As an international finance centre, families from all over the world relocate to Hong Kong for work purposes. In the event that the relationship between the parents break down, can one of them simply return home with his or her children?
This article considers the pro-arbitration approach of courts in Hong Kong in the context of two recent cases. It also considers other significant initiatives and developments in the arbitration regime concerning third party funding, consolidation, and costs of arbitrations.
A demotion normally involves a reduction in rank or status, or a decrease in job responsibilities and/or salary. An employer may wish to demote an employee for a variety of reasons including poor performance, capability and/or as an alternative to termination.Regardless of the reason for the demotion, an employer should be careful when demoting an employee. Any demotion should be managed professionally and lawfully; failure to do so may expose the employer to an unwanted claim.
The Labour Tribunal is intended to be a quick and informal venue for hearing disputes between an employer and employee.
The Employment (Amendment) (No. 3) Ordinance 2018 (“Amendment Ordinance”) was gazetted on 2 November 2018. Under the Amendment Ordinance, the statutory paternity leave under the Employment Ordinance Cap. 57 (“EO”) will increase from three days to five days.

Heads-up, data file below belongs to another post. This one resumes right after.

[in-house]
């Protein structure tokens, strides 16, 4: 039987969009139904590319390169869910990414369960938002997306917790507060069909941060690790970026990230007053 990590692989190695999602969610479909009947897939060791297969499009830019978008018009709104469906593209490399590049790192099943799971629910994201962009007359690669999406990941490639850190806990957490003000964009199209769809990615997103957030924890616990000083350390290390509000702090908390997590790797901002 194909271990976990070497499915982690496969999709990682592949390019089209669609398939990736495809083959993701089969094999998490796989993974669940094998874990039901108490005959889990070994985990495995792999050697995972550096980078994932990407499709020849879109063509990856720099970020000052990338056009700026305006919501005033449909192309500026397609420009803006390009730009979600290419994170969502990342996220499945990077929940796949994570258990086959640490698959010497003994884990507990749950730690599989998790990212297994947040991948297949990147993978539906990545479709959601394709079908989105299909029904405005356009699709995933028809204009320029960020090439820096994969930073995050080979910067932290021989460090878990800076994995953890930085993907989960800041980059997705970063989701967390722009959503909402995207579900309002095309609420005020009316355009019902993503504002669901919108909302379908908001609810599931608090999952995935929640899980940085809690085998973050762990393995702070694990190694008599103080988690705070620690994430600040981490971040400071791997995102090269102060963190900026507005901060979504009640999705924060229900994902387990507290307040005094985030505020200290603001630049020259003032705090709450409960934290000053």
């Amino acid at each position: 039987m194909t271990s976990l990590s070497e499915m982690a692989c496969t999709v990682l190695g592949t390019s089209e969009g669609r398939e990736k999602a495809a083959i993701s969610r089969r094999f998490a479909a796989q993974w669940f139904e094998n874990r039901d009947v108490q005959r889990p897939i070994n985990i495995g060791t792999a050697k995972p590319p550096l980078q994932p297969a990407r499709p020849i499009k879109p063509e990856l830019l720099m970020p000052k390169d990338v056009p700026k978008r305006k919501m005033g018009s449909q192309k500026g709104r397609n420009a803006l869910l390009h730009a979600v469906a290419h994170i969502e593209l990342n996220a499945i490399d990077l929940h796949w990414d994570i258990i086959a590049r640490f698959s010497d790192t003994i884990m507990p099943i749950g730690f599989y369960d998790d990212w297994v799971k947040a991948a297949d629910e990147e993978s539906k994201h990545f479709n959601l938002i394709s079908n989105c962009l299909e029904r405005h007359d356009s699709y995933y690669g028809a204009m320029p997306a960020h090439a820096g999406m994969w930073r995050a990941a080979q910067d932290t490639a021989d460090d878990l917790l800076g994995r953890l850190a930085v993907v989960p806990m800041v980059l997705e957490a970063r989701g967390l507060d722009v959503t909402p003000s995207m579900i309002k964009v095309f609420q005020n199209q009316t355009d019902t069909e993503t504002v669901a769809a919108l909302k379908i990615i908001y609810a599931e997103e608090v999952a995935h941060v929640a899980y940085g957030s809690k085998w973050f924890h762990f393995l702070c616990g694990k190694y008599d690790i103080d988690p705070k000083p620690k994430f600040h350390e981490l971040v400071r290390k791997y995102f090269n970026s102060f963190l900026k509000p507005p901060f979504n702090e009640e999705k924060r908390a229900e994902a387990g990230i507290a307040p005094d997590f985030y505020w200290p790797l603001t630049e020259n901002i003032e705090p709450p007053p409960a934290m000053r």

It is common for employers to have an internal disciplinary procedure to provide a speedy and fair process to address any wrongdoing in the workplace, and to determine the appropriate disciplinary sanction that should be taken against such wrongdoing.
Sanctioned offers are a significant feature of the litigation landscape in Hong Kong, providing parties a strong incentive to settle their disputes at earlier stages (Rules of High Court and Rules of District Court, O.22).
Catherine Tso examines the decision handed down today by The Supreme Court of the United Kingdom which compels Mrs Owens to stay in a loveless and unhappy marriage until 2020.
It is common for parties to a commercial contract to insert a clause stating that “all variations to the contract must be agreed, set out in writing and signed on behalf of both parties before they take effect” (commonly known as a “No Oral Modification” or “NOM” clause). If the parties subsequently have a purported oral agreement to vary a particular term of the contract but do not say anything about the NOM clause, will such a variation be effective?